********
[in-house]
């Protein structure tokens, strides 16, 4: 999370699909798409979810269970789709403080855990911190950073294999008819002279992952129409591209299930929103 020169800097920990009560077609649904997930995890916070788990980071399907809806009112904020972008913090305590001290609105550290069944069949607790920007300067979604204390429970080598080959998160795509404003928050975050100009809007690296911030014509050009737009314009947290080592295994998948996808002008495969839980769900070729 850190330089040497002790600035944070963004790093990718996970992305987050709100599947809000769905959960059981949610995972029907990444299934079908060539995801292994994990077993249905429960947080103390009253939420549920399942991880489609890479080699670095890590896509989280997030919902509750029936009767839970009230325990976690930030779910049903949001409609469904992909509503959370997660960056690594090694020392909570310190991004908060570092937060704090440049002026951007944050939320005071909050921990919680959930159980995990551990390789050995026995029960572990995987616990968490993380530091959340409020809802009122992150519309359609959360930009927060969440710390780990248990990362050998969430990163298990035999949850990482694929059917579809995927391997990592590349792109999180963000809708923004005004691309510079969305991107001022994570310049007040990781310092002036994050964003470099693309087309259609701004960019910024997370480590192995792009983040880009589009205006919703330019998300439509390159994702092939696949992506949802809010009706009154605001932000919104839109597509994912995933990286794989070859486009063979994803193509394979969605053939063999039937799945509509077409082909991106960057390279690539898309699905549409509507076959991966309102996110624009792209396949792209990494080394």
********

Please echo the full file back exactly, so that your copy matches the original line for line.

[in-house]
């Protein structure tokens, strides 16, 4: 999370699909798409979810269970789709403080855990911190950073294999008819002279992952129409591209299930929103 020169800097920990009560077609649904997930995890916070788990980071399907809806009112904020972008913090305590001290609105550290069944069949607790920007300067979604204390429970080598080959998160795509404003928050975050100009809007690296911030014509050009737009314009947290080592295994998948996808002008495969839980769900070729 850190330089040497002790600035944070963004790093990718996970992305987050709100599947809000769905959960059981949610995972029907990444299934079908060539995801292994994990077993249905429960947080103390009253939420549920399942991880489609890479080699670095890590896509989280997030919902509750029936009767839970009230325990976690930030779910049903949001409609469904992909509503959370997660960056690594090694020392909570310190991004908060570092937060704090440049002026951007944050939320005071909050921990919680959930159980995990551990390789050995026995029960572990995987616990968490993380530091959340409020809802009122992150519309359609959360930009927060969440710390780990248990990362050998969430990163298990035999949850990482694929059917579809995927391997990592590349792109999180963000809708923004005004691309510079969305991107001022994570310049007040990781310092002036994050964003470099693309087309259609701004960019910024997370480590192995792009983040880009589009205006919703330019998300439509390159994702092939696949992506949802809010009706009154605001932000919104839109597509994912995933990286794989070859486009063979994803193509394979969605053939063999039937799945509509077409082909991106960057390279690539898309699905549409509507076959991966309102996110624009792209396949792209990494080394």